Manor Park Classics’ inaugural sale on April 27 will now include nine vehicles from the famous Vauxhall Heritage Collection, covering 85 years of the Luton company’s history.
The vehicles, all of which will be sold at no reserve, have been consigned for sale in order to right-size the Collection for its future move to a new location.
Roger Nowell, Manor Park’s Managing Director, emphasised the significance of the cars Vauxhall is selling: “This is likely to be the final opportunity to purchase any vehicles from one of the UK’s best-known manufacturer collections. As interim custodians of the entire collection, which is now based at Vauxhall’s Ellesmere Port plant just 20 minutes away from our premises, Manor Park Classics was seen as the perfect partner to look after the sale of the vehicles. And while we already have many stand-out cars consigned for our first sale, on April 27th, the Vauxhalls are bound to command huge interest, due to their provenance, condition and originality.”
The oldest vehicle being offered for sale is a 1929 R-type 20/60, which was the first car to be manufactured after Vauxhall had been bought by General Motors. The R-type became the staple of the Vauxhall range until 1930 and marked a departure from many of Luton’s engineering norms, with the adoption of a central gearshift, single-plate clutch and 12-volt electrics. KSK 247 has been owned by Vauxhall for many years, and while complete and in good condition, will need some light recommissioning.
Joining the R-type from the pre-war years is Vauxhall’s magnificent and imposing Big Six BXL limousine from 1937, which is in excellent running order and a well-used Collection car. With accommodation for seven, and body by Grosvenor, this model would have been staple VIP transport for municipalities and companies around Britain, its inline six-cylinder engine providing a level of refinement matching more expensive models from Rolls-Royce or Daimler, but at a fraction of their prices.
Two gems from the fifties and sixties are also being offered. A 1953 E-type Wyvern – Vauxhall’s first all-new post-war design – with gleaming black coachwork, and chrome adornments revealing its Chevrolet influence, is a rare survivor today. And a car bound to elicit many ‘my-dad-had-one-of-those’ memories is a pristine Viva HB Deluxe from 1966, the first year of its production. An underrated model for many years – and now quite rare, especially in this condition – the market is starting to warm to what is arguably the best of the Viva series, with its Coke-bottle styling, independent front suspension, front disc brakes and rack and pinion steering.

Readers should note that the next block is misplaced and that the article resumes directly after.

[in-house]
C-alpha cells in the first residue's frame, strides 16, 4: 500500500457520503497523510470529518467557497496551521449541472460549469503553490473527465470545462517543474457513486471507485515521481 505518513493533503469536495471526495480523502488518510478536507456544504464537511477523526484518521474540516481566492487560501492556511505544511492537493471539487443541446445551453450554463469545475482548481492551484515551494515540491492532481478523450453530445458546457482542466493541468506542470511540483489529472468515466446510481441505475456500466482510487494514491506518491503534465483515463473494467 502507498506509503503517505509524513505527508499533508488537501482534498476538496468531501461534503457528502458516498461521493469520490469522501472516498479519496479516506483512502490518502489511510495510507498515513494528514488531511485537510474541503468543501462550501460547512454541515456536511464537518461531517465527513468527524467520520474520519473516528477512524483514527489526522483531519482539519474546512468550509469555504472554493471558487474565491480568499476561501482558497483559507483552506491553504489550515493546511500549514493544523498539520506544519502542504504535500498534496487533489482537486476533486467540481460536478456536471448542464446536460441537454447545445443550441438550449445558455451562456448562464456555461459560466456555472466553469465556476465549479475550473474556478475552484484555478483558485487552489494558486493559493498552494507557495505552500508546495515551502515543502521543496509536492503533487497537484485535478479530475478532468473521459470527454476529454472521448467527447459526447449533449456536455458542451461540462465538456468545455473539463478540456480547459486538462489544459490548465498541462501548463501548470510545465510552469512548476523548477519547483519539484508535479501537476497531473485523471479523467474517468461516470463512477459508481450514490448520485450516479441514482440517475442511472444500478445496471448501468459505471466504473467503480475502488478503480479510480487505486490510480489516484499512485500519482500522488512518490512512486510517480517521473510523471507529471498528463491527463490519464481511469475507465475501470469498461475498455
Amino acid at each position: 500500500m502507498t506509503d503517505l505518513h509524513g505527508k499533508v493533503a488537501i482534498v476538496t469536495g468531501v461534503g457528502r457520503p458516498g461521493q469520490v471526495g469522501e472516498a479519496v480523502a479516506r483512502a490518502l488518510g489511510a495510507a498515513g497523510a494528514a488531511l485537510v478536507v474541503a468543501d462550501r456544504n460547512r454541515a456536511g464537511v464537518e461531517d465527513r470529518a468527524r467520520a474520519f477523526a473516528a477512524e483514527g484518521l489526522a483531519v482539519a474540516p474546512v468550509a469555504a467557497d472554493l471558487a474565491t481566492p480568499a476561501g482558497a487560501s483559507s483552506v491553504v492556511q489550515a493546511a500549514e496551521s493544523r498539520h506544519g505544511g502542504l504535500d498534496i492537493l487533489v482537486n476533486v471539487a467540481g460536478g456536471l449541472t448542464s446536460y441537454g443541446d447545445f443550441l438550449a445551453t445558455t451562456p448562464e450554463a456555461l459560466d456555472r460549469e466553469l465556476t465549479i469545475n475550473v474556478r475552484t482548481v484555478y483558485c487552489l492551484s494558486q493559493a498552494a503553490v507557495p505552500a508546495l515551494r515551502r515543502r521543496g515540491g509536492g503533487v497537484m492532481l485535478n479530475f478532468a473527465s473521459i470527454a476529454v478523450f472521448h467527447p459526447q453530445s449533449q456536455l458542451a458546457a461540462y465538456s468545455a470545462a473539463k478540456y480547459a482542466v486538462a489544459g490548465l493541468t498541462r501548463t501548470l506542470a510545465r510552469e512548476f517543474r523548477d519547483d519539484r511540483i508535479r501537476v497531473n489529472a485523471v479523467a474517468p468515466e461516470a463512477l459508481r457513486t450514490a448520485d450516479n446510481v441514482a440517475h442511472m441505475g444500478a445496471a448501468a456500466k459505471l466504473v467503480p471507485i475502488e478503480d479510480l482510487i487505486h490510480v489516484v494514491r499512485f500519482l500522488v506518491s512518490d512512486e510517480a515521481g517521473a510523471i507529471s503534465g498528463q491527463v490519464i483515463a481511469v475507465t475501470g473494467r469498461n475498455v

Finishing off the twentieth-century offerings are two cars from opposite ends of Vauxhall’s ranges. A highly usable, immaculate and original Nova 1.2 from 1990, which has been associated with Vauxhall Motors from new and is presented in Merit specification, complete with five-speed transmission and a genuine sub-10,000 mileage. And a perfect counterpoint to the Nova is a late first-series Omega V6 in top Elite trim, once again in excellent and original condition.
Another increasingly rare sight on British roads is the first-generation Tigra, and Vauxhall’s 2000 car is a lovely example with just over 20,000 miles recorded, and one owner (a retired Vauxhall employee) prior to going on display in the Collection.
Completing the Vauxhall Heritage offering are two slightly more utilitarian vehicles. A superb Frontera B with 2.2 DTH diesel engine and five-speed gearbox has been used extensively as the Collection’s support and tow-vehicle for many press events over the years. And a 2014 Vivaro panel van, fitted with a 1.9 diesel engine, was also used to support Vauxhall Heritage activities. This is no ordinary Vivaro, though, as it’s registration – LA55 ONE – suggests: it was the very last of the first-generation Vivaros to roll off the production line at Luton in 2014.
Vauxhall’s nine-car consignment brings the number of cars being offered on April 27th to just under 100 – a remarkable result for MPC’s highly experienced team, in this, the company’s first auction. A full list of all sale vehicles is attached, but highlights include:
- Eight significant Minis, including an unrestored 1959 car, a 1966 Cooper S, a 1991 City showing just 2282 miles, and a 1991 Cooper that once belonged to Britt Ekland;
- A trio of rare and interesting Land Rovers, comprising a very early 1958 Series II, a V8 Commercial and a Defender Adventure Edition with just 195 miles on the clock;
- A variety of modern classics, including a 1988 BMW 635 CSI Highline, a 1992 Jaguar XJS 4.0, a 1992 Peugeot 205 GTi 1.9 and a 1996 Volkswagen Golf VR6.
“We’re delighted with the response to our call for entries ahead of our first sale on April 27,” said MPC’s Roger Nowell. “The sheer breadth of vehicles has surprised us, but it means that there’s something for all tastes and budgets, and also plenty of opportunity to view vehicles at our premises ahead of the sale.”
Manor Park Classic’s sale takes place on April 27 and full details can be found here: https://auctions.manorparkclassics.com/auction/details/1-the-spring-2021-classic-car-auction/?au=2 Covid-compliant viewings can be arranged now with one-to-one appointments available from Thursday, April 22 to Monday, April 26, including at weekends and in evenings. Entries are now closed for this sale, but open for MPC’s next auction in early July.